- Smart campaigns take longer than other campaign types to gather sufficient data and perform steadily. For example, Smart campaigns can be in the “learning” phase for several weeks, while conversion volume can be minimal and clicks can be costly.
Who do Smart campaigns work best for?
These campaigns have historically performed better for lead gen clients who are trying to drive a large amount of non-committal conversions. For example, if you have a $10 CPA and just want people to fill out a lead form — great!
Additionally, they have proven less successful for ecommerce and high-value driven advertisers. So if you’re looking to implement Smart campaigns to get a user to book a luxury suite, chances are you’ll have a much lower success rate.
What to keep in mind
It takes a couple of weeks at minimum for your campaign to exit the learning phase and begin delivering a CPA in range of your goal. This should be kept in mind for accounts with smaller budgets since a lot of advertisers cannot afford to wait out the learning phase. Budgeting in Smart campaigns is crucial because the more money you put into them, the smarter it gets. Funny how that works!
How to set up Smart display campaigns
Go to “+campaign” In the AdWords UI like any other campaign you create:
Select the campaign type “Display Network”:
Select “Create Your Campaign Without a Goal” and then Select “Smart display campaign”:
From here you can proceed with the usual campaign setup by naming your campaign, setting a daily budget, etc. By selecting Smart display campaign in the initial setup, your campaign will automatically be on target CPA bid strategy and your new ads will be smart ads.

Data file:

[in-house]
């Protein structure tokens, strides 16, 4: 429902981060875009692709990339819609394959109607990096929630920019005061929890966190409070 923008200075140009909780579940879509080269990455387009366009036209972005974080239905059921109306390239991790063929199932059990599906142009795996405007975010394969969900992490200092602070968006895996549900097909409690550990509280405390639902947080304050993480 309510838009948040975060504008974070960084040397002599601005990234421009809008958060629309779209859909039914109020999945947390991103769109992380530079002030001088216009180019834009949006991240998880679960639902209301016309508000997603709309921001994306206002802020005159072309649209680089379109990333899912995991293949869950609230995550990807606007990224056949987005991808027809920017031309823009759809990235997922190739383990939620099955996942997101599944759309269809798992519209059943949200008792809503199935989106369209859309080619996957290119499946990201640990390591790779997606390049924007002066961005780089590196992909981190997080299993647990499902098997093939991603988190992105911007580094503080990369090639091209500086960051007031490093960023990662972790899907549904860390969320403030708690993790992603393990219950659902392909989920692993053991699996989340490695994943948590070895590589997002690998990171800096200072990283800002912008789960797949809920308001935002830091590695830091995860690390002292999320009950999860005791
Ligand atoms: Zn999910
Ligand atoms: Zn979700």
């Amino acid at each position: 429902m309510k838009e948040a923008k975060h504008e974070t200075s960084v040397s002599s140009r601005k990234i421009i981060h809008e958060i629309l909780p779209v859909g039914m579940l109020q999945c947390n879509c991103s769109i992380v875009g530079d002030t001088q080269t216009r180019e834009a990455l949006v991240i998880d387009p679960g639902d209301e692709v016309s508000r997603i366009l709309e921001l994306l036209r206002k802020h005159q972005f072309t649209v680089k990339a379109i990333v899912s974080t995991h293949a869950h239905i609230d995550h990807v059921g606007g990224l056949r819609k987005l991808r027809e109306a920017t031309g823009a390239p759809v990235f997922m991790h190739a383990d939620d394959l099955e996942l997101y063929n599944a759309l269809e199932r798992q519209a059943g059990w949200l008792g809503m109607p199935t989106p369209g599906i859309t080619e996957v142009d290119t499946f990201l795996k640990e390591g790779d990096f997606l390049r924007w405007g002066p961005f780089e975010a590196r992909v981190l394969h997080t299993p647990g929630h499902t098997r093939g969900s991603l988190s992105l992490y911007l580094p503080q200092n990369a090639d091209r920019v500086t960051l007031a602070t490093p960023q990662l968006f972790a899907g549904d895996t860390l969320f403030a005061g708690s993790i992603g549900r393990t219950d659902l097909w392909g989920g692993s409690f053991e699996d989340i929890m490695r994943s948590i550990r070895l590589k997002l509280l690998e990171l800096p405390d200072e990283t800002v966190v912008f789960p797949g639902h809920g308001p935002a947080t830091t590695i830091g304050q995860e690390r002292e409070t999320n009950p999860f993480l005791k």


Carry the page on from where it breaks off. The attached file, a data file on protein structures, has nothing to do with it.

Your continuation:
How to optimize the campaigns
You really only have a couple of options here (bittersweet). The primary optimization to make is a target CPA adjustment. Smart campaigns tend to be more efficient with more volume. Therefore, if you have room in your budget you can increase tCPA.
If your Smart campaign is spending beyond your budget, you can lower tCPA. The thing to remember is to make your target CPA adjustments by only 15-20%. Any adjustments more drastic will shock the system and the algorithm will likely be unable to get on track. Try to space out your tCPA adjustments, i.e. give each one a few days to learn. Of course you can also adjust your daily budget if your CPA is coming in exactly where you want it!
The second optimization is a refresh of creative assets. If you have been running with the same few assets. Try adding more variation into your ad’s assets and monitor CTR.
About the author
Sara is a Paid Search Account Manager at Elite SEM in the Atlanta office where she has worked for 2.5 years. She attended the University of Florida (Go Gators!) and has an affinity for the Google Display Network above all things digital marketing.